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Illinois Repeal of Death Penalty Passes House:  The AP reports the effort to repeal the death penalty in Illinois was approved yesterday by the House after receiving the necessary 60 votes.  An earlier vote yesterday missed the mark by just one vote.  The legislation will now move to the Senate.

Jurors Explain Death Sentence in Father-Son Bank Bombing:  Convicted murderers Bruce and Joshua Turnridge's lack of emotion compelled jurors to decide on death sentences, reports Helen Jung of The Oregonian.  Jurors from the three-month trial also cited Joshua's arrogance and lack of eye contact while testifying, and the tremendous loss to the family members of the slain police officers as motives for their decision.  Some jurors balked against their personal and religious values in deciding on death sentences, as one juror explained their desire for the two men to "give us something: remorse, expression, tears. . . We wanted to save them so badly but there was such a lack of emotion and caring and compassion."

Ohio Tree-Cutter Sentenced to LWOP:  Allison Manning of The Columbus Dispatch (OH) reports 30-year-old Matthew Hoffman was sentenced yesterday to life without parole after pleading guilty to 10 felony counts, including murder, rape, and kidnapping.  Prosecutors allege that in November, while attempting to rob a home, Hoffman killed Tina Herrmann and Stephanie Sprang.  When Hermann's 11-year-old son and 13-year-old daughter returned home from school, prosecutors claim Hoffman killed the boy and abducted and sexually assaulted the girl.  In exchange for removal of the death penalty, Hoffman directed authorities to a hollowed-out tree in rural Knox County, where the dismembered bodies of the three murder victims and the family dog were discovered.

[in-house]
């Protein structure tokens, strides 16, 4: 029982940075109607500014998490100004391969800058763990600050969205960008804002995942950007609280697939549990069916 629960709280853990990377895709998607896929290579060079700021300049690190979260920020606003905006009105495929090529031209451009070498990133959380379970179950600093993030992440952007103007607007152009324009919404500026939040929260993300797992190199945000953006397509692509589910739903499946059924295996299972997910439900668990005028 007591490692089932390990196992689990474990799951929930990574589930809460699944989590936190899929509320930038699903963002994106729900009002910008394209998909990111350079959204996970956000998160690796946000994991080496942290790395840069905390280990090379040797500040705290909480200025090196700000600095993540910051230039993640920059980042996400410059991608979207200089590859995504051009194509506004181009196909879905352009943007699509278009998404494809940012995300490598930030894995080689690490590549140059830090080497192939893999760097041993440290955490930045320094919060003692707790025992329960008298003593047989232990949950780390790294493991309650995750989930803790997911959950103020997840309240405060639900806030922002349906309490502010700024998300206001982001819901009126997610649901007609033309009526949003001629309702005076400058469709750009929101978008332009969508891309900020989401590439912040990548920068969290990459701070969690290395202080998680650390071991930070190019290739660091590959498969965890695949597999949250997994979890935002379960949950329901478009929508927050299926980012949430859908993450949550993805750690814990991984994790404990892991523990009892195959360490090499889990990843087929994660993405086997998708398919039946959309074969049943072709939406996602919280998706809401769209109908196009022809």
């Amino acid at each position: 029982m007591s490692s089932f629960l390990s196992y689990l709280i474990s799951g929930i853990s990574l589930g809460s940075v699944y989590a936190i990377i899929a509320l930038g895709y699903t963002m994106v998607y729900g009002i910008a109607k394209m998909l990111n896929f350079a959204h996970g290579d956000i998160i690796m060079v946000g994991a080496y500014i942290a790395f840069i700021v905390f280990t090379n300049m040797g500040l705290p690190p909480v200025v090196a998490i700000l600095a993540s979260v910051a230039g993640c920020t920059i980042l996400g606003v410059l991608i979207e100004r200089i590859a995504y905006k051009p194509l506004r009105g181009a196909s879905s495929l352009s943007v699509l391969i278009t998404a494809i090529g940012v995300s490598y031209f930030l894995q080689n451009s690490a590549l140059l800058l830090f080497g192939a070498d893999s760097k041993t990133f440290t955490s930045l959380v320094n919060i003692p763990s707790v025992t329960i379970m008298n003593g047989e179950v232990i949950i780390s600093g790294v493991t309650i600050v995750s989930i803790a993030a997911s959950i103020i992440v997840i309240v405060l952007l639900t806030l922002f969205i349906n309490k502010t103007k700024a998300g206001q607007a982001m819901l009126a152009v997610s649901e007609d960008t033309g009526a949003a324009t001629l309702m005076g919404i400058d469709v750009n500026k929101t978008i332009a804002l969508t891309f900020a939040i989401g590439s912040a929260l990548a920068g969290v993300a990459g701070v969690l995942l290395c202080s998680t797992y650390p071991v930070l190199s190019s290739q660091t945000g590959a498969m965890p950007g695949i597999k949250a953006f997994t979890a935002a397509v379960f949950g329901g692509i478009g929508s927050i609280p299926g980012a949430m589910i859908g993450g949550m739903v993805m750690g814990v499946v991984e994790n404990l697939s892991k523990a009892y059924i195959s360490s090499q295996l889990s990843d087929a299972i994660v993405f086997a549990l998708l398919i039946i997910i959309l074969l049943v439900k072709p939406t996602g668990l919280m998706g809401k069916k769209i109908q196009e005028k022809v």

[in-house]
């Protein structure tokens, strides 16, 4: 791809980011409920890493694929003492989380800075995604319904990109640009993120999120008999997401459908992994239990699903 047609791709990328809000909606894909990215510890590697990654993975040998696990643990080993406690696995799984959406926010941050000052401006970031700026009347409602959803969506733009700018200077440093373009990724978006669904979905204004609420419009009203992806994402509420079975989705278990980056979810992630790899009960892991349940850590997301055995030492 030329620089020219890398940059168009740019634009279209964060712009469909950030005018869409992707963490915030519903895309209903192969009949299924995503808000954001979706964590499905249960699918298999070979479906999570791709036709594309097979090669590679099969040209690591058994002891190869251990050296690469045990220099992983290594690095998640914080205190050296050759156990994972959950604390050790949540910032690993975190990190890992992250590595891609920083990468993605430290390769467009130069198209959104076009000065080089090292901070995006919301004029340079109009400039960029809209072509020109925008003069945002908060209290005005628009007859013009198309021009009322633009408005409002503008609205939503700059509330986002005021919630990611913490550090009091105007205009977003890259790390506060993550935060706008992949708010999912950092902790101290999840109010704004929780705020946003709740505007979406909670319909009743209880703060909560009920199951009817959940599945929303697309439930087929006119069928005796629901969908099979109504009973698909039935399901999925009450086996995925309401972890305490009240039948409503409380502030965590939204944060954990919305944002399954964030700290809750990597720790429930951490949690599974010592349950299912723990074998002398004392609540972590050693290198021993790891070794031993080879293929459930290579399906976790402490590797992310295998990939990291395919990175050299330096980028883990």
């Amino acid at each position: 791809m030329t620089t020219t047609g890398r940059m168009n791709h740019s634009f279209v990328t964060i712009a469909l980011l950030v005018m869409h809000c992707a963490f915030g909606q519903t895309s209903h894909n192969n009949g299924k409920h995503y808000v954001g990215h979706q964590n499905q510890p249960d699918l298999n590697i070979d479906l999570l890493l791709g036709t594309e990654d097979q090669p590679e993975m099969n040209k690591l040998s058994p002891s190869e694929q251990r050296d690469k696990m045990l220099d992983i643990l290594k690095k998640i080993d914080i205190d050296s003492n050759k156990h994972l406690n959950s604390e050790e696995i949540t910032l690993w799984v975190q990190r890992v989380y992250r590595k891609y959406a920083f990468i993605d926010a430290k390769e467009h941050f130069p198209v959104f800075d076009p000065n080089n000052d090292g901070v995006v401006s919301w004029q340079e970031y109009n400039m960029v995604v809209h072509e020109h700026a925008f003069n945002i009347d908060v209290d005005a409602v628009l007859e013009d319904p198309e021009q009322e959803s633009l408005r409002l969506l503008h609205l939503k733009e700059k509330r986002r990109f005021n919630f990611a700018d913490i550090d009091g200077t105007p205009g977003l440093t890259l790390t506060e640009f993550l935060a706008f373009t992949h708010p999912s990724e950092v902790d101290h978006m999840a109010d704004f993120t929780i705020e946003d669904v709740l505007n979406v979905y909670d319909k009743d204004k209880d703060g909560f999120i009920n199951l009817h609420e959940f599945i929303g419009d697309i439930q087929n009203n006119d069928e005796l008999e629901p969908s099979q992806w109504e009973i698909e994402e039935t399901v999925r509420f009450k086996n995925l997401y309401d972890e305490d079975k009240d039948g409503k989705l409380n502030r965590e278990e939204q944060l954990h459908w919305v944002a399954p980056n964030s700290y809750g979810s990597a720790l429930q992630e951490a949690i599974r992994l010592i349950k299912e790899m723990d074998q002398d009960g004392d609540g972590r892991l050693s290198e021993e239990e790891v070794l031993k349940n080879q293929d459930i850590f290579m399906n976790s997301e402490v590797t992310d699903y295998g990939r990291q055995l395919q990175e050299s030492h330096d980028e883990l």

More on Governor Schwarzenegger's Last-Minute Commutations:  Debra J. Saunders of the SF Chronicle has this piece on former Governor Schwarzenegger's three last-minute commutations.  Saunders focuses on the notable commutation of Esteban Nunez, the son of former Assembly Speaker Fabian Nunez, noting that Schwarzenegger overlooked a few important aspects of Nunez's crime when determining a reduced sentence was appropriate.  Saunders also opines that the circumstances of the pardon indicate that the former governor "exited [the office] like a con man on the run."

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